Anonymice: pick some pseudonyms. There are more than two of you, and it's getting confusing!
And I do agree that the Chillul Hashem point is a ridiculous one, given the number of budgets rejected throughout Long Island, most with communities that have negligible Orthodox populations.
District 14 approved its budget on revote approx 3100-1900.
I think it is fair to say that EVERYONE feels that Board has spent unwisely in the past and that administartors' and teachers' salaries and contracts need to re-evaluted. However, voting down the budget does not fix these items. It only hurts the kids, specifically the public school kids.Answer this for me.....would the private school residents still vote the budget down if they knew that a defeated budget would mean cuts to their children's education? The Board needs to step up and make cuts to the private schools. Maybe that will change the Orthodox community's opinion and allow them to better see the views of the public school parents.
That's ridiculous. Now that we've identified the problem as unwise spending by the board (on public school students), and everyone is already paying substantially more than they should, why should private school parents be punished for taking a stand and forcing the board to spend wisely, or rather, a little bit less than extravagantly - Hey, $23,000 on each student is not too shabby. (From what I understand, top notch private school education in the area runs between $8k and $15k per student)I think the onus is now on the public school parents to come to terms with the district's failures and take a stand against extravagant and unecessary spending on teachers, administrators and underutilized facilities. The district already has far more money than it should need in all of its recent budgets. With the proper community-wide pressure and the right choices by the school board, the district should be operating far more efficiently on a lower budget without cuts to any programs or services.BTW - A large part of the private school community (along with a portion of the public school community) just did vote down the budget 6 times in a row, despite threatened cuts to the minimal services that they now receive. I'd imagine that if there actually are cuts to those services, they'll just respond with increased turnout in following school board election.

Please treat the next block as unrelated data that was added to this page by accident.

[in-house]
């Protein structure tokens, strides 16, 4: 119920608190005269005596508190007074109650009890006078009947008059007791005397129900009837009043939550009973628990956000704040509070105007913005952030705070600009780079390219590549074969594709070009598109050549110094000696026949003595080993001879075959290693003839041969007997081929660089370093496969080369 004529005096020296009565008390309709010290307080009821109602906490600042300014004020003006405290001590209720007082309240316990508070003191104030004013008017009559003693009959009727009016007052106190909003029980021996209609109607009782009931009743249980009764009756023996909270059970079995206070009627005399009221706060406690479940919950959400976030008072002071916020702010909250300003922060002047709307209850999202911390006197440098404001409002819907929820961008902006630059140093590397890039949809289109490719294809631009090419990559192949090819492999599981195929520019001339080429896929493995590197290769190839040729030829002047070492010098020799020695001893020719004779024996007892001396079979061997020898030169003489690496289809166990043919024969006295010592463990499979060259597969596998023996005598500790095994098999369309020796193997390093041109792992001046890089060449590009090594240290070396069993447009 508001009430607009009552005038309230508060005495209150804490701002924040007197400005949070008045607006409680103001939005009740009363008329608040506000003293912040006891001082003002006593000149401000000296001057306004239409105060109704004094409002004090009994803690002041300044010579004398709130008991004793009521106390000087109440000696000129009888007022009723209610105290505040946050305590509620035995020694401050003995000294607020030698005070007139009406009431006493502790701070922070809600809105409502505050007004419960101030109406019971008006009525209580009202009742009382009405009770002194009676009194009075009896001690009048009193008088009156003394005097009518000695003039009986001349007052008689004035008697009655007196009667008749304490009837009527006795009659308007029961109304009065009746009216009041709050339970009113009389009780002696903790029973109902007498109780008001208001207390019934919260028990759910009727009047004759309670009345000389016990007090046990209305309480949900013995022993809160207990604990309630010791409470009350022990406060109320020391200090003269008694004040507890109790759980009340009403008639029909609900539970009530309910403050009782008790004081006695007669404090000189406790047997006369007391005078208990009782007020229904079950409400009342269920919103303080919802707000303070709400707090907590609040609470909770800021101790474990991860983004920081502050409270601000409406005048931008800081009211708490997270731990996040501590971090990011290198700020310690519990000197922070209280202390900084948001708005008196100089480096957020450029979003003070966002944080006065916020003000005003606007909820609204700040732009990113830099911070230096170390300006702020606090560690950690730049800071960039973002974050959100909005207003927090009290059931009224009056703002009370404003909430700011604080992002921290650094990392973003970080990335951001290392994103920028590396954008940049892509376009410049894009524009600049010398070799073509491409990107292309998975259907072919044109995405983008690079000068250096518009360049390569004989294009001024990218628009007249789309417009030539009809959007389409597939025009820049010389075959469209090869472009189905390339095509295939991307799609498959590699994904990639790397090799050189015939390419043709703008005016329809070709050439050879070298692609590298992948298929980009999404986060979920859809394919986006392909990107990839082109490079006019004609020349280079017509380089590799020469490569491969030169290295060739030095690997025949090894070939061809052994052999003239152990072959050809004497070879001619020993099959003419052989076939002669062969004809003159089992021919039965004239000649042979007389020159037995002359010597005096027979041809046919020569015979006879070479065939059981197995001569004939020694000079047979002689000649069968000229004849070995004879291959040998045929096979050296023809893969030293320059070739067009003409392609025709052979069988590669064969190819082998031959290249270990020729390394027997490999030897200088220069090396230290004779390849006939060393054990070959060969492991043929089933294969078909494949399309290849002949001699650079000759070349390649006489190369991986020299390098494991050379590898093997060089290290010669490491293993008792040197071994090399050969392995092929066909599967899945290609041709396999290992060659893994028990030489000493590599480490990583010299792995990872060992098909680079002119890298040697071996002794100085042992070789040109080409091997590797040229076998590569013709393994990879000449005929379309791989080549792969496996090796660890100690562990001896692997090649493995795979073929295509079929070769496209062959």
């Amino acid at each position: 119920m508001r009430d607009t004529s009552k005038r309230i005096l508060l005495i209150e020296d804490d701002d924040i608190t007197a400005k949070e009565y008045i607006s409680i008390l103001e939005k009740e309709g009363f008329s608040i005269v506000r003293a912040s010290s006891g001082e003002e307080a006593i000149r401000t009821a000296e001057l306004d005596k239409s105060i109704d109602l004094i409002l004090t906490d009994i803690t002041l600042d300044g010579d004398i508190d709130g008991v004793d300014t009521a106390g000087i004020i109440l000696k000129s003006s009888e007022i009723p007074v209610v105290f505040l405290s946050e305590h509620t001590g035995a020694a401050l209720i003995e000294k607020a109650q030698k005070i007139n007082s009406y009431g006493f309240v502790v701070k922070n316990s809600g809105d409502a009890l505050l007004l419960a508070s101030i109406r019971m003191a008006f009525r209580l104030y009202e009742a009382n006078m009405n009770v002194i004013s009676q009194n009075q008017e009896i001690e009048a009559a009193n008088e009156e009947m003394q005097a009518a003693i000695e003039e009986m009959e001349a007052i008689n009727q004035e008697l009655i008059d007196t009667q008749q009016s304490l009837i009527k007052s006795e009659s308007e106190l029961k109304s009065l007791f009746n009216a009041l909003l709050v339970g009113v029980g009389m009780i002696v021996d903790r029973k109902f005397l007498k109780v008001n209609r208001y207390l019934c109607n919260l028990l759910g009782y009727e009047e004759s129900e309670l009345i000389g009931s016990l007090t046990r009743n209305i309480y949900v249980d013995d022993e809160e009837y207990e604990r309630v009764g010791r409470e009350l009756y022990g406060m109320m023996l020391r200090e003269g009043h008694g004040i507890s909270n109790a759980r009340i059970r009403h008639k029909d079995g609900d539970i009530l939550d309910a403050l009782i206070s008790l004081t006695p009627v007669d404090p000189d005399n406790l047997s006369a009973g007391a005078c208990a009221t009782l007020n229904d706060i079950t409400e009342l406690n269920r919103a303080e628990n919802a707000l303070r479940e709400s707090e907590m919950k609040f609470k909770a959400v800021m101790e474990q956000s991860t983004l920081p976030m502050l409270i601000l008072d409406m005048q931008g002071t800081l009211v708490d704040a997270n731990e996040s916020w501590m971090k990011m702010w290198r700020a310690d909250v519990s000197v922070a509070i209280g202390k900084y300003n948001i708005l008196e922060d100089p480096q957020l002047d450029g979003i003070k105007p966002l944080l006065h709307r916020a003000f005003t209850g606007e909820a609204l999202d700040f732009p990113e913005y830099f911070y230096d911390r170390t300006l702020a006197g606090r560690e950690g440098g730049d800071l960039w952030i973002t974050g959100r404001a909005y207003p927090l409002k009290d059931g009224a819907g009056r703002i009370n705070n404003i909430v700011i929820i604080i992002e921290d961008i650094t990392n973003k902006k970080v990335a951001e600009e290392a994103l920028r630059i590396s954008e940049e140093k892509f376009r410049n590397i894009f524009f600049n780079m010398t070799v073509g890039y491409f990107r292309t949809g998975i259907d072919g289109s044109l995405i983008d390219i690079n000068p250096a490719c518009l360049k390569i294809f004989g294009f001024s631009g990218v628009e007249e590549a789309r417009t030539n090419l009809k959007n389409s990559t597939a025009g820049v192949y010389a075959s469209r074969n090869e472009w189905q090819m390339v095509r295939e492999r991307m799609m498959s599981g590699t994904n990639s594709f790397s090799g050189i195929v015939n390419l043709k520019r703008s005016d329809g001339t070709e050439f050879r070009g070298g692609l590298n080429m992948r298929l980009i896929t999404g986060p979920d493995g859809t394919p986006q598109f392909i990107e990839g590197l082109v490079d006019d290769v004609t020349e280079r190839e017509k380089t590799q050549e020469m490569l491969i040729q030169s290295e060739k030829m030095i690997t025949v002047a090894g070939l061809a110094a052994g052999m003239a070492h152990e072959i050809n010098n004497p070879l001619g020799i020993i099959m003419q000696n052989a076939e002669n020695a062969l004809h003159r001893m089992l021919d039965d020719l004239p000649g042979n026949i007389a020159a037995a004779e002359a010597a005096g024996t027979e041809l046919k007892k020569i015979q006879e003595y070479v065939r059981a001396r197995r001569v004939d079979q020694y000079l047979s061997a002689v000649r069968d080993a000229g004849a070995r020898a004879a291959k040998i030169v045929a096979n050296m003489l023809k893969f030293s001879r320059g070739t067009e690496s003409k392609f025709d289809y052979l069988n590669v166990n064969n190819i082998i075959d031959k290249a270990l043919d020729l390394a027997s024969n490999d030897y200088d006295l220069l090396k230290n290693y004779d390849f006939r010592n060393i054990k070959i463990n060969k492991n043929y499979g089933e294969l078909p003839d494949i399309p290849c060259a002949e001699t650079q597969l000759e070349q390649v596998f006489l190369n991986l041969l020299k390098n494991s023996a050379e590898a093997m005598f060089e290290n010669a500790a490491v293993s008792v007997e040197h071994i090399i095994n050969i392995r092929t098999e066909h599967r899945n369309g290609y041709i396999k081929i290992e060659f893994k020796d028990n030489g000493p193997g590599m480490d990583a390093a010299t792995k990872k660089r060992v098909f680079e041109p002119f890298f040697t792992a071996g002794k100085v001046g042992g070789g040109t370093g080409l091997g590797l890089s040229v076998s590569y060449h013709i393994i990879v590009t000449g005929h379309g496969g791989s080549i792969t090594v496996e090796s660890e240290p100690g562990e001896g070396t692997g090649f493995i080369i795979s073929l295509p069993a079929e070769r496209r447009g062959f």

"I think it is fair to say that EVERYONE feels that Board has spent unwisely in the past and that administartors' and teachers' salaries and contracts need to re-evaluted."I was at the school board meeting last night, and after the teachers' union president praised the teachers and union and placed all the blame for the problems in the district on the private school community, he got a rousing applause from most of the public school parents and PTA members in attendance. What kind of message does that send about the feelings of the public school parents and PTA members who attend meetings and probably influence the opinions of many less-informed public school parents?
Regarding the past spending practices of the board, there is no doubt that the board has acted irresponsibly with the taxpayer’s money and a taxpayers revolt was inevitable. However, I find it hard to believe that the district is still spending their money unwisely. After all, after three consecutive austerity budgets, their choices are between which programs to cut and which to fund, not whether or not to attend the convention in the Bahamas or Aspen. I also feel that part of the tax revolt island wide has more to do with the property value reassessment than with school taxes. After all, people are furious about increased property taxes, which they have no control over. However, people can take out their anger on the school budget, which provides a sense of empowerment. The fact that schools are supposed to spend tax dollars wisely not withstanding, school districts cannot be blamed for the fiasco caused by reassessment. I, for one, am flabbergasted at the lack of dialogue between the two sides. As a public school parent, I want what is best for all of the students of the district, and I hope that the majority of the private school community feels the same. Has the Superintendent made overtures to the private school community? Has anything been done by the district to allay the fears of the private school community and reach a compromise regarding the distribution of services? It's a shame that children suffer because of the poor communication skills of the very people that are supposed to be looking out for their best interests.
I had made attempts with Orthomom to meet with leaders of the Private Schools to try and create some sort of peace and undestanding. After one or two emails attempting to move forward, Orthomom stopped writing.
Textex: I emailed your info to an involved party, as I told you I would. I just emailed him a reminder, and he is hoping to get back to you ASAP.
Got it....will keep you updated.